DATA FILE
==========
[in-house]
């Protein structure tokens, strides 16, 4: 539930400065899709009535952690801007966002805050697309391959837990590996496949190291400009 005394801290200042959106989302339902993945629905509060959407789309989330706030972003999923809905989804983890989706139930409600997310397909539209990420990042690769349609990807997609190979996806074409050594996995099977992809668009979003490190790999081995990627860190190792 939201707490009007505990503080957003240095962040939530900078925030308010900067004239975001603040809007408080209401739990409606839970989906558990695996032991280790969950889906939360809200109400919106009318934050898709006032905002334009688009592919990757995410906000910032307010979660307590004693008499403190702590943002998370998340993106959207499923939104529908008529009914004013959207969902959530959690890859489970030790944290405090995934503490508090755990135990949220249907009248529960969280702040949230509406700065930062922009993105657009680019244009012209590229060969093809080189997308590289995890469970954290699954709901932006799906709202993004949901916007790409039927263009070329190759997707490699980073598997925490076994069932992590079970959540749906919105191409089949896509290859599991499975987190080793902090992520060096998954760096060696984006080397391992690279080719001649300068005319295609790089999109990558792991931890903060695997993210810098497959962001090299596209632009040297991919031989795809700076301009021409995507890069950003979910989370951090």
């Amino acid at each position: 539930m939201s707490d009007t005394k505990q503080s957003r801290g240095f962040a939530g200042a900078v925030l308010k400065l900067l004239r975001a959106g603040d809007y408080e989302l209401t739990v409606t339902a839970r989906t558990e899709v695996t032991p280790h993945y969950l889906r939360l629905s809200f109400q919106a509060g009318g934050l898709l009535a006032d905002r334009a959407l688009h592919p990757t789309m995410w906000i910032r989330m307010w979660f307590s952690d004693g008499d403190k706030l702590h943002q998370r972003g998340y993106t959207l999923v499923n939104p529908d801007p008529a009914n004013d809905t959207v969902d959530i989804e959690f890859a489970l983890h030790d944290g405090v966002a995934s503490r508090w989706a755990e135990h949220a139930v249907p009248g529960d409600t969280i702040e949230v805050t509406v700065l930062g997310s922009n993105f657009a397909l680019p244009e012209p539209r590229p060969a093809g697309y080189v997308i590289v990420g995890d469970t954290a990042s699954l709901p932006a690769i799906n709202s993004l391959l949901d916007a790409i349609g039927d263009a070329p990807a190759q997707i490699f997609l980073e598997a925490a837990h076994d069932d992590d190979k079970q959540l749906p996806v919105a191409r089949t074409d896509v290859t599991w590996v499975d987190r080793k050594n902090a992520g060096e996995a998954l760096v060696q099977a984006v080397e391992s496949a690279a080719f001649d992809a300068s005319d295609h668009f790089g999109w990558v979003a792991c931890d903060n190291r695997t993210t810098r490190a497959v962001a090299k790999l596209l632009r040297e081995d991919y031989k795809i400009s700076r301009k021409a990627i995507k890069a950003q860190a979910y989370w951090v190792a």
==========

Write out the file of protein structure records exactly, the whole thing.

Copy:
[in-house]
């Protein structure tokens, strides 16, 4: 539930400065899709009535952690801007966002805050697309391959837990590996496949190291400009 005394801290200042959106989302339902993945629905509060959407789309989330706030972003999923809905989804983890989706139930409600997310397909539209990420990042690769349609990807997609190979996806074409050594996995099977992809668009979003490190790999081995990627860190190792 939201707490009007505990503080957003240095962040939530900078925030308010900067004239975001603040809007408080209401739990409606839970989906558990695996032991280790969950889906939360809200109400919106009318934050898709006032905002334009688009592919990757995410906000910032307010979660307590004693008499403190702590943002998370998340993106959207499923939104529908008529009914004013959207969902959530959690890859489970030790944290405090995934503490508090755990135990949220249907009248529960969280702040949230509406700065930062922009993105657009680019244009012209590229060969093809080189997308590289995890469970954290699954709901932006799906709202993004949901916007790409039927263009070329190759997707490699980073598997925490076994069932992590079970959540749906919105191409089949896509290859599991499975987190080793902090992520060096998954760096060696984006080397391992690279080719001649300068005319295609790089999109990558792991931890903060695997993210810098497959962001090299596209632009040297991919031989795809700076301009021409995507890069950003979910989370951090």
């Amino acid at each position: 539930m939201s707490d009007t005394k505990q503080s957003r801290g240095f962040a939530g200042a900078v925030l308010k400065l900067l004239r975001a959106g603040d809007y408080e989302l209401t739990v409606t339902a839970r989906t558990e899709v695996t032991p280790h993945y969950l889906r939360l629905s809200f109400q919106a509060g009318g934050l898709l009535a006032d905002r334009a959407l688009h592919p990757t789309m995410w906000i910032r989330m307010w979660f307590s952690d004693g008499d403190k706030l702590h943002q998370r972003g998340y993106t959207l999923v499923n939104p529908d801007p008529a009914n004013d809905t959207v969902d959530i989804e959690f890859a489970l983890h030790d944290g405090v966002a995934s503490r508090w989706a755990e135990h949220a139930v249907p009248g529960d409600t969280i702040e949230v805050t509406v700065l930062g997310s922009n993105f657009a397909l680019p244009e012209p539209r590229p060969a093809g697309y080189v997308i590289v990420g995890d469970t954290a990042s699954l709901p932006a690769i799906n709202s993004l391959l949901d916007a790409i349609g039927d263009a070329p990807a190759q997707i490699f997609l980073e598997a925490a837990h076994d069932d992590d190979k079970q959540l749906p996806v919105a191409r089949t074409d896509v290859t599991w590996v499975d987190r080793k050594n902090a992520g060096e996995a998954l760096v060696q099977a984006v080397e391992s496949a690279a080719f001649d992809a300068s005319d295609h668009f790089g999109w990558v979003a792991c931890d903060n190291r695997t993210t810098r490190a497959v962001a090299k790999l596209l632009r040297e081995d991919y031989k795809i400009s700076r301009k021409a990627i995507k890069a950003q860190a979910y989370w951090v190792a």